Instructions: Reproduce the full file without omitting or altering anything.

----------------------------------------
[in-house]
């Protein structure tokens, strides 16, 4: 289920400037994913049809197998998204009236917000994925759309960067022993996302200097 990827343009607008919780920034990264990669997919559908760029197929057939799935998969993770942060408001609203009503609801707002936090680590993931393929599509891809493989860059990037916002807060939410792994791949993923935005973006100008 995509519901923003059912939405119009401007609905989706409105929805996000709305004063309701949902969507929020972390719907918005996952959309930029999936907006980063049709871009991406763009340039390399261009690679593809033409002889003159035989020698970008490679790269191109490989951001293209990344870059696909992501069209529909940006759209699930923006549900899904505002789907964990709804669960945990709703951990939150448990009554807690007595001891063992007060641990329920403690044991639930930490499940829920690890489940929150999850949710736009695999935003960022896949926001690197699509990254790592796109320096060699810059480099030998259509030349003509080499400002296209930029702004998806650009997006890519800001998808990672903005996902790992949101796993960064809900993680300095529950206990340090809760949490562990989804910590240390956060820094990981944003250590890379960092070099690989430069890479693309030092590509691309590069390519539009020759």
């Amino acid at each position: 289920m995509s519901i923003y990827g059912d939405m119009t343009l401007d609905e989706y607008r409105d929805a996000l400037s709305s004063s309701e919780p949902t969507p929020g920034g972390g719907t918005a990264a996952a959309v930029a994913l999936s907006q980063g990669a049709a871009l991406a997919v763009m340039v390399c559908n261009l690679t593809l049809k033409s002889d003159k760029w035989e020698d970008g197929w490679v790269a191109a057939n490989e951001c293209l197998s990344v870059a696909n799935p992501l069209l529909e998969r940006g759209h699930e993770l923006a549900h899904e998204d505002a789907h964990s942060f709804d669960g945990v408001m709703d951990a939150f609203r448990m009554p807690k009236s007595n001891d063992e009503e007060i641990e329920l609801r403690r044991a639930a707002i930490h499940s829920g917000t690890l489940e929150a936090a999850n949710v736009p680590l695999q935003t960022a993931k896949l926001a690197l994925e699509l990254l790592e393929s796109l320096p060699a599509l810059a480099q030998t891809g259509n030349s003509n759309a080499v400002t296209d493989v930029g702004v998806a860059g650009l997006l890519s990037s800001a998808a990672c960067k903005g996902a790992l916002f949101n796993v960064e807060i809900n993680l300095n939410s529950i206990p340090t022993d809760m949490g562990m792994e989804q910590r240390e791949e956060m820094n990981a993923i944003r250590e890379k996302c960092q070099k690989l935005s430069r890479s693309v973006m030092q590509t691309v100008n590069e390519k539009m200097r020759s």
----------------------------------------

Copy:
[in-house]
């Protein structure tokens, strides 16, 4: 289920400037994913049809197998998204009236917000994925759309960067022993996302200097 990827343009607008919780920034990264990669997919559908760029197929057939799935998969993770942060408001609203009503609801707002936090680590993931393929599509891809493989860059990037916002807060939410792994791949993923935005973006100008 995509519901923003059912939405119009401007609905989706409105929805996000709305004063309701949902969507929020972390719907918005996952959309930029999936907006980063049709871009991406763009340039390399261009690679593809033409002889003159035989020698970008490679790269191109490989951001293209990344870059696909992501069209529909940006759209699930923006549900899904505002789907964990709804669960945990709703951990939150448990009554807690007595001891063992007060641990329920403690044991639930930490499940829920690890489940929150999850949710736009695999935003960022896949926001690197699509990254790592796109320096060699810059480099030998259509030349003509080499400002296209930029702004998806650009997006890519800001998808990672903005996902790992949101796993960064809900993680300095529950206990340090809760949490562990989804910590240390956060820094990981944003250590890379960092070099690989430069890479693309030092590509691309590069390519539009020759």
């Amino acid at each position: 289920m995509s519901i923003y990827g059912d939405m119009t343009l401007d609905e989706y607008r409105d929805a996000l400037s709305s004063s309701e919780p949902t969507p929020g920034g972390g719907t918005a990264a996952a959309v930029a994913l999936s907006q980063g990669a049709a871009l991406a997919v763009m340039v390399c559908n261009l690679t593809l049809k033409s002889d003159k760029w035989e020698d970008g197929w490679v790269a191109a057939n490989e951001c293209l197998s990344v870059a696909n799935p992501l069209l529909e998969r940006g759209h699930e993770l923006a549900h899904e998204d505002a789907h964990s942060f709804d669960g945990v408001m709703d951990a939150f609203r448990m009554p807690k009236s007595n001891d063992e009503e007060i641990e329920l609801r403690r044991a639930a707002i930490h499940s829920g917000t690890l489940e929150a936090a999850n949710v736009p680590l695999q935003t960022a993931k896949l926001a690197l994925e699509l990254l790592e393929s796109l320096p060699a599509l810059a480099q030998t891809g259509n030349s003509n759309a080499v400002t296209d493989v930029g702004v998806a860059g650009l997006l890519s990037s800001a998808a990672c960067k903005g996902a790992l916002f949101n796993v960064e807060i809900n993680l300095n939410s529950i206990p340090t022993d809760m949490g562990m792994e989804q910590r240390e791949e956060m820094n990981a993923i944003r250590e890379k996302c960092q070099k690989l935005s430069r890479s693309v973006m030092q590509t691309v100008n590069e390519k539009m200097r020759s």